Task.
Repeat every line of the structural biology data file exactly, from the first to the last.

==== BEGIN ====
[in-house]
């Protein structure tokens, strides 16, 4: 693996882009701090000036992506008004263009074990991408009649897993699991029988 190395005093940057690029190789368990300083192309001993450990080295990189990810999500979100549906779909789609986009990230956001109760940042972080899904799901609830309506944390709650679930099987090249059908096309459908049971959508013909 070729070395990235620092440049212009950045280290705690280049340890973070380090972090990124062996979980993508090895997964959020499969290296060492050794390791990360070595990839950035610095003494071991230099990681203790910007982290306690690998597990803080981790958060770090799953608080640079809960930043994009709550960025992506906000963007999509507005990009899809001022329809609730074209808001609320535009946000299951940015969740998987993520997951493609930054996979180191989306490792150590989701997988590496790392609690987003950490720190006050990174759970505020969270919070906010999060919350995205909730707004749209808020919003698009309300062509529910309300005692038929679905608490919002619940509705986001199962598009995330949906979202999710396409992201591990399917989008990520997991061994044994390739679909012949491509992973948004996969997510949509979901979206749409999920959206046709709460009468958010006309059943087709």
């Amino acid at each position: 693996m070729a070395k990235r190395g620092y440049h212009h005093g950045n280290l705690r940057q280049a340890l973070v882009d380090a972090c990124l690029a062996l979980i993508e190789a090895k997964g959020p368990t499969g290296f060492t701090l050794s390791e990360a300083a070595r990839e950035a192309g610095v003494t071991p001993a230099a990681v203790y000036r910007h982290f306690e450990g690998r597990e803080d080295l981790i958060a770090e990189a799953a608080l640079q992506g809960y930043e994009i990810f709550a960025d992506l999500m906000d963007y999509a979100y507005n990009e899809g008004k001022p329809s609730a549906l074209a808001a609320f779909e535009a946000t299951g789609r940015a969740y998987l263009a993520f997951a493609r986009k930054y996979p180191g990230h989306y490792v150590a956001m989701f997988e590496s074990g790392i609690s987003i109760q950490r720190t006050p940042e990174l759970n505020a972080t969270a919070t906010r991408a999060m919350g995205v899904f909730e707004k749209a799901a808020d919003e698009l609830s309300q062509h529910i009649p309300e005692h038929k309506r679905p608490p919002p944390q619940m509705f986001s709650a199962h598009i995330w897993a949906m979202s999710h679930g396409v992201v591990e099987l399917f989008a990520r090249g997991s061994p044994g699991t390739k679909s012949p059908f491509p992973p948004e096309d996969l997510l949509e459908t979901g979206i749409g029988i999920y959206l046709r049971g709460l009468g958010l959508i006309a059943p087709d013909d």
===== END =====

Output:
[in-house]
């Protein structure tokens, strides 16, 4: 693996882009701090000036992506008004263009074990991408009649897993699991029988 190395005093940057690029190789368990300083192309001993450990080295990189990810999500979100549906779909789609986009990230956001109760940042972080899904799901609830309506944390709650679930099987090249059908096309459908049971959508013909 070729070395990235620092440049212009950045280290705690280049340890973070380090972090990124062996979980993508090895997964959020499969290296060492050794390791990360070595990839950035610095003494071991230099990681203790910007982290306690690998597990803080981790958060770090799953608080640079809960930043994009709550960025992506906000963007999509507005990009899809001022329809609730074209808001609320535009946000299951940015969740998987993520997951493609930054996979180191989306490792150590989701997988590496790392609690987003950490720190006050990174759970505020969270919070906010999060919350995205909730707004749209808020919003698009309300062509529910309300005692038929679905608490919002619940509705986001199962598009995330949906979202999710396409992201591990399917989008990520997991061994044994390739679909012949491509992973948004996969997510949509979901979206749409999920959206046709709460009468958010006309059943087709």
């Amino acid at each position: 693996m070729a070395k990235r190395g620092y440049h212009h005093g950045n280290l705690r940057q280049a340890l973070v882009d380090a972090c990124l690029a062996l979980i993508e190789a090895k997964g959020p368990t499969g290296f060492t701090l050794s390791e990360a300083a070595r990839e950035a192309g610095v003494t071991p001993a230099a990681v203790y000036r910007h982290f306690e450990g690998r597990e803080d080295l981790i958060a770090e990189a799953a608080l640079q992506g809960y930043e994009i990810f709550a960025d992506l999500m906000d963007y999509a979100y507005n990009e899809g008004k001022p329809s609730a549906l074209a808001a609320f779909e535009a946000t299951g789609r940015a969740y998987l263009a993520f997951a493609r986009k930054y996979p180191g990230h989306y490792v150590a956001m989701f997988e590496s074990g790392i609690s987003i109760q950490r720190t006050p940042e990174l759970n505020a972080t969270a919070t906010r991408a999060m919350g995205v899904f909730e707004k749209a799901a808020d919003e698009l609830s309300q062509h529910i009649p309300e005692h038929k309506r679905p608490p919002p944390q619940m509705f986001s709650a199962h598009i995330w897993a949906m979202s999710h679930g396409v992201v591990e099987l399917f989008a990520r090249g997991s061994p044994g699991t390739k679909s012949p059908f491509p992973p948004e096309d996969l997510l949509e459908t979901g979206i749409g029988i999920y959206l046709r049971g709460l009468g958010l959508i006309a059943p087709d013909d």